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As I add to my massive collection of Disney books, I like to review them for usability, usefulness, and value. Keep in mind that as a bibliophile who as a teenager never knew he'd end up loving books, I have somehow coasted to the other end of the spectrum and now tend to err on the side of adulation, even when a book may not completely measure up. I'm a "completist" when it comes to Disney theme parks books in particular.

Today, the books (which are new to my collection) are listed in subjective order or importance (keeping in mind the issues of cost, value, and newness). Do note Amazon's pricing shown below may reflect a collector's premium for a few titles they may not normally stock.

Art of Walt Disney World. Like The Art of Disneyland before it, this volume revels in unique, unusual, and visually stunning images. So far, it's only sold at the resort (parks and Downtown Disney), and the high price ($60) will be worth it for the images alone. Presented in landscape format, these concept art photos will excite you and engage your imagination, capturing the Disney magic all over again. It's a stunning coffee table book, and if you collect these image-heavy volumes, you simply cannot do without this kind of thing. The book lists deceased WDI-member Bruce Gordon as a co-author, and unless the odd title or two still floating around out there also list him as a co-author, this is likely to be his swan song, and it's a fitting tribute indeed. Bruce always deplored "boring books," as he put it to me once, and this book is anything but.

 

Finding Nemo in the Disney Theme Parks. This slim softcover volume (it has perhaps 12 pages) is nonetheless worth your $7 since it's glossy, slick, official, and covers the myriad ways that this movie pops up in the theme parks. It started out only in the parks, but should eventually make it to Amazon for purchase as well. You'll find a full-color, glossy 2-page spread on every attraction that has to do with Nemo, and I just love seeing the old cast for the Nemo musical again (sigh… I miss you Allison, Lexi, Victor, etc!) But beyond all of that, this book is *exactly* the kind of thing Disney should be offering for sale. It's specific to the parks, it offers details and history, and it provides the kind of photography you often cannot do yourself, all at a price point you can swallow. Please, Disney, give us more like this!!

The Complete Walt Disney World 2009. I'm a bit late in reporting this one – I don't write these articles/updates on books as often as I should – but the second year of this incredible guide continues the tradition of excellence. I don't know how to say it except to point out that this is not anywhere close to "yet another WDW tour book." Yes, you'll find descriptions of everything. But you'll also find 300+ pages of details, trivia, and eye-popping photography that will leave you breathless to dial your travel agent and get yourself down to Orlando post-haste. Not for nothing has this book won award after award. In my view, it blows away the other WDW travel books. It's as much a decorative keepsake and coffee table book as it is your invaluable planning guide, and there should be no debate which is the right book to purchase if you're only going to get one.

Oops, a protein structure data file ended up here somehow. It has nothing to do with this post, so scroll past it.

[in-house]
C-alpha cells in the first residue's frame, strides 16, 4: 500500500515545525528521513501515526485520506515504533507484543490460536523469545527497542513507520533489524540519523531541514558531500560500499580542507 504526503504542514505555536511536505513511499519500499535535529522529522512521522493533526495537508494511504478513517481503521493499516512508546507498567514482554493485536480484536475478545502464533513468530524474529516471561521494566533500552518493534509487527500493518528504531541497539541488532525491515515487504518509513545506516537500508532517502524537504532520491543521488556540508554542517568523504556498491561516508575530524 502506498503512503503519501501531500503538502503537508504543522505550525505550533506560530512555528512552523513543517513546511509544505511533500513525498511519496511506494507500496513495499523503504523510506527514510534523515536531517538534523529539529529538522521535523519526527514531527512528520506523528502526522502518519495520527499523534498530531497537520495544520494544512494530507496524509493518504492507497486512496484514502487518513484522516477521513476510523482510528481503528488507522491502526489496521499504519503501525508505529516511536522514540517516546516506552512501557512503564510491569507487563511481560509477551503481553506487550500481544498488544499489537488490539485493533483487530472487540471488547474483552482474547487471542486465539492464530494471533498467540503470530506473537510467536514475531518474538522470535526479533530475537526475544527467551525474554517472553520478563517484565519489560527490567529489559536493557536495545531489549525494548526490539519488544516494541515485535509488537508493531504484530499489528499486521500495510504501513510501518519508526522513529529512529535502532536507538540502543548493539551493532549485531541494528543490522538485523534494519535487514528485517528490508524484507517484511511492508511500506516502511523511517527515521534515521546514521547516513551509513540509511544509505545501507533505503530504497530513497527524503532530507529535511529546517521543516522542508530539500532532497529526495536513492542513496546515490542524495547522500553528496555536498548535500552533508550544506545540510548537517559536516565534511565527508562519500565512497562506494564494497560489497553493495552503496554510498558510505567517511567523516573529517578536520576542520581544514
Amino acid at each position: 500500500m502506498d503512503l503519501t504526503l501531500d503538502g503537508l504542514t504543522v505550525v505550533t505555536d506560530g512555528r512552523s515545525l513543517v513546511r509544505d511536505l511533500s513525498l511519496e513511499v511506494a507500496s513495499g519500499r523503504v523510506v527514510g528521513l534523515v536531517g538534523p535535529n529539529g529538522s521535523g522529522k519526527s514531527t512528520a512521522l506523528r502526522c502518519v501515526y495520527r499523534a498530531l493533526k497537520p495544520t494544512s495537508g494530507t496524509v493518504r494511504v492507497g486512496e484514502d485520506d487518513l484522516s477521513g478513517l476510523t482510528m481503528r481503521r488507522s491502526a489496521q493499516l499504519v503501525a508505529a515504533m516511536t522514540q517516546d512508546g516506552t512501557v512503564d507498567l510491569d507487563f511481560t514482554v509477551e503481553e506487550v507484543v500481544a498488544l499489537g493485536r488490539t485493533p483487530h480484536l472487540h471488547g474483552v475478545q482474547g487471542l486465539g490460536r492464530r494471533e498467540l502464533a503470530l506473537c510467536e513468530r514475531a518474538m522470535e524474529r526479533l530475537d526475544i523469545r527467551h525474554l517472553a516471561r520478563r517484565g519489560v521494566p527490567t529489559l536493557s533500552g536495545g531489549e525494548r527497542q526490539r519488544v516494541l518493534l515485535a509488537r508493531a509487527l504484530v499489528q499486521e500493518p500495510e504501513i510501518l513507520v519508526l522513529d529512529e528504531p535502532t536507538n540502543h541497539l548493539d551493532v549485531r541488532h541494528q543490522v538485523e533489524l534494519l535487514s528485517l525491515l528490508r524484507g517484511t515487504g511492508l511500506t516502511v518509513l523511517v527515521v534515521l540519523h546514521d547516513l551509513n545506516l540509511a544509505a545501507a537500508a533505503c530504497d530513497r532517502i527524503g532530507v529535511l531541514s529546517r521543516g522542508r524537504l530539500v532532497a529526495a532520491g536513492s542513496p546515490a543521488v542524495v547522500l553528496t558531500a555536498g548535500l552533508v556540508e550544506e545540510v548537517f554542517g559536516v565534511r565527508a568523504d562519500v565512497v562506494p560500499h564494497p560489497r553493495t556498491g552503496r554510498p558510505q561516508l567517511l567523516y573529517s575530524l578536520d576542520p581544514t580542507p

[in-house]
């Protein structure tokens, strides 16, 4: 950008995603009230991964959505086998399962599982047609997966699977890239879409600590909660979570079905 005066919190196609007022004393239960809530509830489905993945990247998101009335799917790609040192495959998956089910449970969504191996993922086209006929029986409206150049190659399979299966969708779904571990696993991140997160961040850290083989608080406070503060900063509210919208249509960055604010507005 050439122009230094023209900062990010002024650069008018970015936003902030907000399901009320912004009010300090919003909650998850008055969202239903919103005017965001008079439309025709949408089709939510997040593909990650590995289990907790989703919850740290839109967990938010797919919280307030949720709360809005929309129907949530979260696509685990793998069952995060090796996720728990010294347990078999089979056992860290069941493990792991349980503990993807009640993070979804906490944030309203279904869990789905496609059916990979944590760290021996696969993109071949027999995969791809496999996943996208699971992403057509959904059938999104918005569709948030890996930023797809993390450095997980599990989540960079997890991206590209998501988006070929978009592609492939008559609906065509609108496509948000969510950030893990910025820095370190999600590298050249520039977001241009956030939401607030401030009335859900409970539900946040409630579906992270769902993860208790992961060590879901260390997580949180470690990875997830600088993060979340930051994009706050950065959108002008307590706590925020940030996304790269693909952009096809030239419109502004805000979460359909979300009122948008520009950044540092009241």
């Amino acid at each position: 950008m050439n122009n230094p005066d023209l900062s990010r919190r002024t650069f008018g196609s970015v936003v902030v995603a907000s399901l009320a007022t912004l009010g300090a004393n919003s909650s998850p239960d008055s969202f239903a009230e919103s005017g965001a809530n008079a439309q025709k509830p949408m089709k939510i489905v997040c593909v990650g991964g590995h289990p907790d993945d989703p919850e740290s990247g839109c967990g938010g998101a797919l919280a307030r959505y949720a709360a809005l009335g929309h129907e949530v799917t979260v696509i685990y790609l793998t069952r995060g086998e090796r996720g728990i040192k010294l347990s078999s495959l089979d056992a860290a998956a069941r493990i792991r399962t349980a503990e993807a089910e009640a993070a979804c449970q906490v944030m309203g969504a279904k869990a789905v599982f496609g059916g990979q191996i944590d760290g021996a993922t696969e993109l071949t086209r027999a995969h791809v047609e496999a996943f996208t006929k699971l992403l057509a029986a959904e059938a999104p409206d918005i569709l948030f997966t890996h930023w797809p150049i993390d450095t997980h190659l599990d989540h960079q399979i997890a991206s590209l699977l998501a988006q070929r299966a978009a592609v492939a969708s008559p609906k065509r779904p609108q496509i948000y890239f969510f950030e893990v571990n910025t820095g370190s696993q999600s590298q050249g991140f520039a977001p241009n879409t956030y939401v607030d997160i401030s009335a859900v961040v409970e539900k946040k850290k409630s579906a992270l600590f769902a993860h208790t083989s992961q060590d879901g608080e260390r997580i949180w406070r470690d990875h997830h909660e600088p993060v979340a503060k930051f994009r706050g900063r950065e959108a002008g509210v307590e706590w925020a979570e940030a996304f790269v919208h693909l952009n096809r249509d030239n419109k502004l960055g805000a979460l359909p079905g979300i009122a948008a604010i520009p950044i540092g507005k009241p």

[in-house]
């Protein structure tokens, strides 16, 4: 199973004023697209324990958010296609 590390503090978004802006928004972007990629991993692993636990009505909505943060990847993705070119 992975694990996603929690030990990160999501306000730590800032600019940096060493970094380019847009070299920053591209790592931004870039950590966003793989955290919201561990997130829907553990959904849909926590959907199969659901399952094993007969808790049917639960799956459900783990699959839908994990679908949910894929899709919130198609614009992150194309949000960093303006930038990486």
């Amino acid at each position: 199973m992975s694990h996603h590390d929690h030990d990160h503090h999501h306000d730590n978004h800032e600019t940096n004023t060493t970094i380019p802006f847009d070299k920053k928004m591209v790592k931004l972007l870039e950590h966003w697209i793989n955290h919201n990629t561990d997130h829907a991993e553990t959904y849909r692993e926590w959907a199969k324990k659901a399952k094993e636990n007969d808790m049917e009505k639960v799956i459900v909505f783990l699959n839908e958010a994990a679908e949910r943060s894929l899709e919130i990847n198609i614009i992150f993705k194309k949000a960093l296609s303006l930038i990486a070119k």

Imagineering Field Guide to Disneyland. I'm a touch late on this one, too, but I've finally had a glance at the popular "Imagineering Field Guide" version for the original park, and it's good. Like all others in this series, it points out hidden details and tributes. I flatter myself that these official Disney books exist in part to counteract my own books - 101 Things You Never Knew About Disneyland and 101 Things You Never Knew About Walt Disney World - that were written because no book existed in print at that time to cover this kind of content. That said, the official Disney books (and this one is no exception) exceed mine for gloss but fall short in scope and detail. Where's the Ryman tree, the Bear Country snoring effect, and the Wells Expedition? How about the Casey Jr. sleigh benches, the Mighty Ear telephones, or the Indian on Main Street? Or even the Small World earrings, the Nature's Wonderland rocks, the Lights Fantastic sail masts? The Imagineering Field Guide eschews such esoteric details and focuses instead on the "mass market" history, which is exactly why Jason and I wanted to write our own books in the first place. Don't get me wrong: this is a solid entry and deserves to be on your bookshelf, but it's not a trivia/tribute panacea. I can't quite put my finger on it, but in some ways it's weaker than many of the WDW counterparts in the same series, and that's doubly unfortunate because Disneyland has such a rich history to call upon.